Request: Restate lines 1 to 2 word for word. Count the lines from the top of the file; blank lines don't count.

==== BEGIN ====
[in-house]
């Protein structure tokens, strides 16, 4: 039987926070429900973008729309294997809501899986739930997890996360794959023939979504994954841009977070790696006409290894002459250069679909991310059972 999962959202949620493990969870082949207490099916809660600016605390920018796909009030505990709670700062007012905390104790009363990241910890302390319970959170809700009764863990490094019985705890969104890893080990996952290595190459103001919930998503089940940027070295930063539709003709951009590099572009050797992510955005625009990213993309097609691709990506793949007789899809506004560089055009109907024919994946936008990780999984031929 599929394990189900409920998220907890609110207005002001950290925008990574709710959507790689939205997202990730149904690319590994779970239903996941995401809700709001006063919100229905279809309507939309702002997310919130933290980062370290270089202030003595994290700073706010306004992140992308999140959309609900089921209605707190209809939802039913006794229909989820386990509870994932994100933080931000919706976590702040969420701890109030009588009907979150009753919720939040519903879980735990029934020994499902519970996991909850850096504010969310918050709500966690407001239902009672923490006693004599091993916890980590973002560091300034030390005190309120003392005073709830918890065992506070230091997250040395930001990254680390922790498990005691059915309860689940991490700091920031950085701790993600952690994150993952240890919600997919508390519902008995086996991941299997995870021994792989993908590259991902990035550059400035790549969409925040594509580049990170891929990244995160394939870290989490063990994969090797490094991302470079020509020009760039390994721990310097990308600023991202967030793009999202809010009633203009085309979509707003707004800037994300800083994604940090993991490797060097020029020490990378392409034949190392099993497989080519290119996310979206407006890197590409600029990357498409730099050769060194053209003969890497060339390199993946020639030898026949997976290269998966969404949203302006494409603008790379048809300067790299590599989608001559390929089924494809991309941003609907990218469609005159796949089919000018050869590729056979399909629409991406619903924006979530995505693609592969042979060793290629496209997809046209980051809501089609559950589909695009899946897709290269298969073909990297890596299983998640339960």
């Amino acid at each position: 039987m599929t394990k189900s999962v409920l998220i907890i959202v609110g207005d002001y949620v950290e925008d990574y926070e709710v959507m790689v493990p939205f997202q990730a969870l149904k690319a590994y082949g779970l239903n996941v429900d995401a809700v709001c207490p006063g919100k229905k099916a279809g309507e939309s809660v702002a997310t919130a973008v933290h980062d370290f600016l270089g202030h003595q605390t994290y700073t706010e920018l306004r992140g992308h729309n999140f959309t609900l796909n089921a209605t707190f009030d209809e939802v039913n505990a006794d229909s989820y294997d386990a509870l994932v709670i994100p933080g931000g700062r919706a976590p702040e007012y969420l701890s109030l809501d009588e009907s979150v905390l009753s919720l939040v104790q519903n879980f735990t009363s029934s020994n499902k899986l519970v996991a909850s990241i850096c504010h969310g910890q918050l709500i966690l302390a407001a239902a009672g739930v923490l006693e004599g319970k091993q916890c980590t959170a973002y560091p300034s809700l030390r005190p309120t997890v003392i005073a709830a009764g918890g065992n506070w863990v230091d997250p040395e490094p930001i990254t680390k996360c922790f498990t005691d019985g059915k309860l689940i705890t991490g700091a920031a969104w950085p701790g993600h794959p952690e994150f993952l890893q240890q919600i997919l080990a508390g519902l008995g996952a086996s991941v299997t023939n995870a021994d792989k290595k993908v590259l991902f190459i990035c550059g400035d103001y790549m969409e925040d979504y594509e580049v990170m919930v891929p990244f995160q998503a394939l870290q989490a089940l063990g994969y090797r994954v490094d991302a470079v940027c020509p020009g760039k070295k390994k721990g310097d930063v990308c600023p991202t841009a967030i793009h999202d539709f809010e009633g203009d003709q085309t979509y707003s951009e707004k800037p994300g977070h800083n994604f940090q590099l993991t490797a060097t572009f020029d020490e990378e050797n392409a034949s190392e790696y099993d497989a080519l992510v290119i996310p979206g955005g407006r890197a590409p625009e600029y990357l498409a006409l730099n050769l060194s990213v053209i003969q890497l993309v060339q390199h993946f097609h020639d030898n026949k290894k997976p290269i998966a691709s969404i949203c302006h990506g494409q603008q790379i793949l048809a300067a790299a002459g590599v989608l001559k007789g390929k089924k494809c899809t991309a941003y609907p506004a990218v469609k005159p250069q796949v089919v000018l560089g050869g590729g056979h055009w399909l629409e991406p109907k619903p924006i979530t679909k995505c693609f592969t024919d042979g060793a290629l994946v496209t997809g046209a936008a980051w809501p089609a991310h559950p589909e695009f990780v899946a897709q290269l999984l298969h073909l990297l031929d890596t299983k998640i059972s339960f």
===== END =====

[in-house]
């Protein structure tokens, strides 16, 4: 039987926070429900973008729309294997809501899986739930997890996360794959023939979504994954841009977070790696006409290894002459250069679909991310059972 999962959202949620493990969870082949207490099916809660600016605390920018796909009030505990709670700062007012905390104790009363990241910890302390319970959170809700009764863990490094019985705890969104890893080990996952290595190459103001919930998503089940940027070295930063539709003709951009590099572009050797992510955005625009990213993309097609691709990506793949007789899809506004560089055009109907024919994946936008990780999984031929 599929394990189900409920998220907890609110207005002001950290925008990574709710959507790689939205997202990730149904690319590994779970239903996941995401809700709001006063919100229905279809309507939309702002997310919130933290980062370290270089202030003595994290700073706010306004992140992308999140959309609900089921209605707190209809939802039913006794229909989820386990509870994932994100933080931000919706976590702040969420701890109030009588009907979150009753919720939040519903879980735990029934020994499902519970996991909850850096504010969310918050709500966690407001239902009672923490006693004599091993916890980590973002560091300034030390005190309120003392005073709830918890065992506070230091997250040395930001990254680390922790498990005691059915309860689940991490700091920031950085701790993600952690994150993952240890919600997919508390519902008995086996991941299997995870021994792989993908590259991902990035550059400035790549969409925040594509580049990170891929990244995160394939870290989490063990994969090797490094991302470079020509020009760039390994721990310097990308600023991202967030793009999202809010009633203009085309979509707003707004800037994300800083994604940090993991490797060097020029020490990378392409034949190392099993497989080519290119996310979206407006890197590409600029990357498409730099050769060194053209003969890497060339390199993946020639030898026949997976290269998966969404949203302006494409603008790379048809300067790299590599989608001559390929089924494809991309941003609907990218469609005159796949089919000018050869590729056979399909629409991406619903924006979530995505693609592969042979060793290629496209997809046209980051809501089609559950589909695009899946897709290269298969073909990297890596299983998640339960």